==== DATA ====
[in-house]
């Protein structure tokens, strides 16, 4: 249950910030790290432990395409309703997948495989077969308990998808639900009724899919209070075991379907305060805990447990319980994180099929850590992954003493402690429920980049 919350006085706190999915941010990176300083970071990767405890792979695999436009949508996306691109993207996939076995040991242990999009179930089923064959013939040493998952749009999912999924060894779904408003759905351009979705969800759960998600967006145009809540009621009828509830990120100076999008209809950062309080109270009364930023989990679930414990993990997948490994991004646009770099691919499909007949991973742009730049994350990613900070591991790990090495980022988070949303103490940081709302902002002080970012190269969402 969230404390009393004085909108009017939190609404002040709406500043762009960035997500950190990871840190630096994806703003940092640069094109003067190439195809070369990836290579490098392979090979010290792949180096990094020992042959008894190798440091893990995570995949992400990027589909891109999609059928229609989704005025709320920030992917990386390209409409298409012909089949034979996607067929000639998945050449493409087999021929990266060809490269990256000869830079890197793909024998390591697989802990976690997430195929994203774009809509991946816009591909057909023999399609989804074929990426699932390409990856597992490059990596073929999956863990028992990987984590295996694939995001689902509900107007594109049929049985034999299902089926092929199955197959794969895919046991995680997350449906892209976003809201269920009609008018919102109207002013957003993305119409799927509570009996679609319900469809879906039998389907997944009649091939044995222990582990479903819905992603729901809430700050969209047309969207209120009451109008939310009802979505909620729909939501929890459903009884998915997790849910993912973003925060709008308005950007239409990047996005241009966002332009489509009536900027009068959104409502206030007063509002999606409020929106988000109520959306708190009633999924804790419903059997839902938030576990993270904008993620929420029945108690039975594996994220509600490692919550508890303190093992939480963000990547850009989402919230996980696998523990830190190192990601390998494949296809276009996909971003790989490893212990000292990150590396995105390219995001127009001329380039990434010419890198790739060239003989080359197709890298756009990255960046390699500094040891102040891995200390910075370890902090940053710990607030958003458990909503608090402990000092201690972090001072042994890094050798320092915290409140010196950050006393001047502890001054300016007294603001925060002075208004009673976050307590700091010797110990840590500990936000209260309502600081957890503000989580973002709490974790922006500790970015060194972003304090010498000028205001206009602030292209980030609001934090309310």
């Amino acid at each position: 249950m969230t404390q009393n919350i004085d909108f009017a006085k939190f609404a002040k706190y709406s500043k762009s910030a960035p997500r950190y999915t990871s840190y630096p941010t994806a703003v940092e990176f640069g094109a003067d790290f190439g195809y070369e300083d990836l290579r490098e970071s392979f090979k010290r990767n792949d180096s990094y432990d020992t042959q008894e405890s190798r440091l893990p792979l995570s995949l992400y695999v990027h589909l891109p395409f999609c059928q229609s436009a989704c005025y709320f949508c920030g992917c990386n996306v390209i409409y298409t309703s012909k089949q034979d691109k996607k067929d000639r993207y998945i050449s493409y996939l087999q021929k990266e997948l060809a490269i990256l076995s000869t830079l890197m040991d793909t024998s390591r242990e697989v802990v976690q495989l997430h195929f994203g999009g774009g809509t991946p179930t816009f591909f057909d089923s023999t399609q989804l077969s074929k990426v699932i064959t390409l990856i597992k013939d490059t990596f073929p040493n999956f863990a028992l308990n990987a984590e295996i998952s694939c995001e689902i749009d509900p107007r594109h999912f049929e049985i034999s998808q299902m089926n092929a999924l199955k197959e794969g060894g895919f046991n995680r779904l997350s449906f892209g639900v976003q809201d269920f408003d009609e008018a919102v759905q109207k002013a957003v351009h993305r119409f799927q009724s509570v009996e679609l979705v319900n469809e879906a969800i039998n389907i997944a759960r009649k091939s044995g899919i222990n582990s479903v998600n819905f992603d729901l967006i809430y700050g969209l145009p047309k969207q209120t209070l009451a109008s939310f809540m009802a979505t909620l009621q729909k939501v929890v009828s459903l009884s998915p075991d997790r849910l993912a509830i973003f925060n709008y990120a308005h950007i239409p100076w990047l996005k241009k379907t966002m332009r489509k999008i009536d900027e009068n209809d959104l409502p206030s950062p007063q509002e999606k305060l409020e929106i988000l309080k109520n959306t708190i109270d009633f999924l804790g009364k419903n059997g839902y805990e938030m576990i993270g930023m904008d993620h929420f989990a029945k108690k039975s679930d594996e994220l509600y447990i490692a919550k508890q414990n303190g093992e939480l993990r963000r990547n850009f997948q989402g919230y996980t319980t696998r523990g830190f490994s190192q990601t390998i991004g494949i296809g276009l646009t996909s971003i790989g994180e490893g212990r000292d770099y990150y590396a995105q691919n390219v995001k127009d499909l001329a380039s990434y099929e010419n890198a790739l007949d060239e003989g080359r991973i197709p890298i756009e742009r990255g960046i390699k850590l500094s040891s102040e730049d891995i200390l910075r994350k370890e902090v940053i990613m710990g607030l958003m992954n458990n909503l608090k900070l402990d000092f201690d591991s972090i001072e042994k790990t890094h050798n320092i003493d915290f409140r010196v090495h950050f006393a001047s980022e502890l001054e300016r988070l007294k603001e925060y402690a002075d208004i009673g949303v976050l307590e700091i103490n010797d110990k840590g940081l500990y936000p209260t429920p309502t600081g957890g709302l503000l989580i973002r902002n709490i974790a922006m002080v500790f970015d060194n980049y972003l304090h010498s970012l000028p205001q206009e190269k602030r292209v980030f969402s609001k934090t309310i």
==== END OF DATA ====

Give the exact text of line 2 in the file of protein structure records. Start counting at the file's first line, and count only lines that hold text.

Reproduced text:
């Protein structure tokens, strides 16, 4: 249950910030790290432990395409309703997948495989077969308990998808639900009724899919209070075991379907305060805990447990319980994180099929850590992954003493402690429920980049 919350006085706190999915941010990176300083970071990767405890792979695999436009949508996306691109993207996939076995040991242990999009179930089923064959013939040493998952749009999912999924060894779904408003759905351009979705969800759960998600967006145009809540009621009828509830990120100076999008209809950062309080109270009364930023989990679930414990993990997948490994991004646009770099691919499909007949991973742009730049994350990613900070591991790990090495980022988070949303103490940081709302902002002080970012190269969402 969230404390009393004085909108009017939190609404002040709406500043762009960035997500950190990871840190630096994806703003940092640069094109003067190439195809070369990836290579490098392979090979010290792949180096990094020992042959008894190798440091893990995570995949992400990027589909891109999609059928229609989704005025709320920030992917990386390209409409298409012909089949034979996607067929000639998945050449493409087999021929990266060809490269990256000869830079890197793909024998390591697989802990976690997430195929994203774009809509991946816009591909057909023999399609989804074929990426699932390409990856597992490059990596073929999956863990028992990987984590295996694939995001689902509900107007594109049929049985034999299902089926092929199955197959794969895919046991995680997350449906892209976003809201269920009609008018919102109207002013957003993305119409799927509570009996679609319900469809879906039998389907997944009649091939044995222990582990479903819905992603729901809430700050969209047309969207209120009451109008939310009802979505909620729909939501929890459903009884998915997790849910993912973003925060709008308005950007239409990047996005241009966002332009489509009536900027009068959104409502206030007063509002999606409020929106988000109520959306708190009633999924804790419903059997839902938030576990993270904008993620929420029945108690039975594996994220509600490692919550508890303190093992939480963000990547850009989402919230996980696998523990830190190192990601390998494949296809276009996909971003790989490893212990000292990150590396995105390219995001127009001329380039990434010419890198790739060239003989080359197709890298756009990255960046390699500094040891102040891995200390910075370890902090940053710990607030958003458990909503608090402990000092201690972090001072042994890094050798320092915290409140010196950050006393001047502890001054300016007294603001925060002075208004009673976050307590700091010797110990840590500990936000209260309502600081957890503000989580973002709490974790922006500790970015060194972003304090010498000028205001206009602030292209980030609001934090309310």